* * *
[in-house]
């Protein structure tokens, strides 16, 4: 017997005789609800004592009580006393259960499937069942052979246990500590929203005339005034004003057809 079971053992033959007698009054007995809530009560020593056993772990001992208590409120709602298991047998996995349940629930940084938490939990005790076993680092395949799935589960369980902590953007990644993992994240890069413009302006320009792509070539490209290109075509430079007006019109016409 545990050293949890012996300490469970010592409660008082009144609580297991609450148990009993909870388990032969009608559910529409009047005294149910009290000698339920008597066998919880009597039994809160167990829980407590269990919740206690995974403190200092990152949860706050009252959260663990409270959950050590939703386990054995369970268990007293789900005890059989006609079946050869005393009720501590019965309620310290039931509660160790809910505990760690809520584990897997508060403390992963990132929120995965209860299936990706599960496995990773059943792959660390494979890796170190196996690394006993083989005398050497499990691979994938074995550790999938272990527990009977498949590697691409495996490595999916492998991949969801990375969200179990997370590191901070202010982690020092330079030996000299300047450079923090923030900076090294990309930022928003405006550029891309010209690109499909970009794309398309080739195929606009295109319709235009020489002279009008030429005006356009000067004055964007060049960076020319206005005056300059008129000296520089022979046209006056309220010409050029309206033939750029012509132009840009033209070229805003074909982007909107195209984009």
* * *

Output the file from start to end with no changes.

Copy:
[in-house]
């Protein structure tokens, strides 16, 4: 017997005789609800004592009580006393259960499937069942052979246990500590929203005339005034004003057809 079971053992033959007698009054007995809530009560020593056993772990001992208590409120709602298991047998996995349940629930940084938490939990005790076993680092395949799935589960369980902590953007990644993992994240890069413009302006320009792509070539490209290109075509430079007006019109016409 545990050293949890012996300490469970010592409660008082009144609580297991609450148990009993909870388990032969009608559910529409009047005294149910009290000698339920008597066998919880009597039994809160167990829980407590269990919740206690995974403190200092990152949860706050009252959260663990409270959950050590939703386990054995369970268990007293789900005890059989006609079946050869005393009720501590019965309620310290039931509660160790809910505990760690809520584990897997508060403390992963990132929120995965209860299936990706599960496995990773059943792959660390494979890796170190196996690394006993083989005398050497499990691979994938074995550790999938272990527990009977498949590697691409495996490595999916492998991949969801990375969200179990997370590191901070202010982690020092330079030996000299300047450079923090923030900076090294990309930022928003405006550029891309010209690109499909970009794309398309080739195929606009295109319709235009020489002279009008030429005006356009000067004055964007060049960076020319206005005056300059008129000296520089022979046209006056309220010409050029309206033939750029012509132009840009033209070229805003074909982007909107195209984009």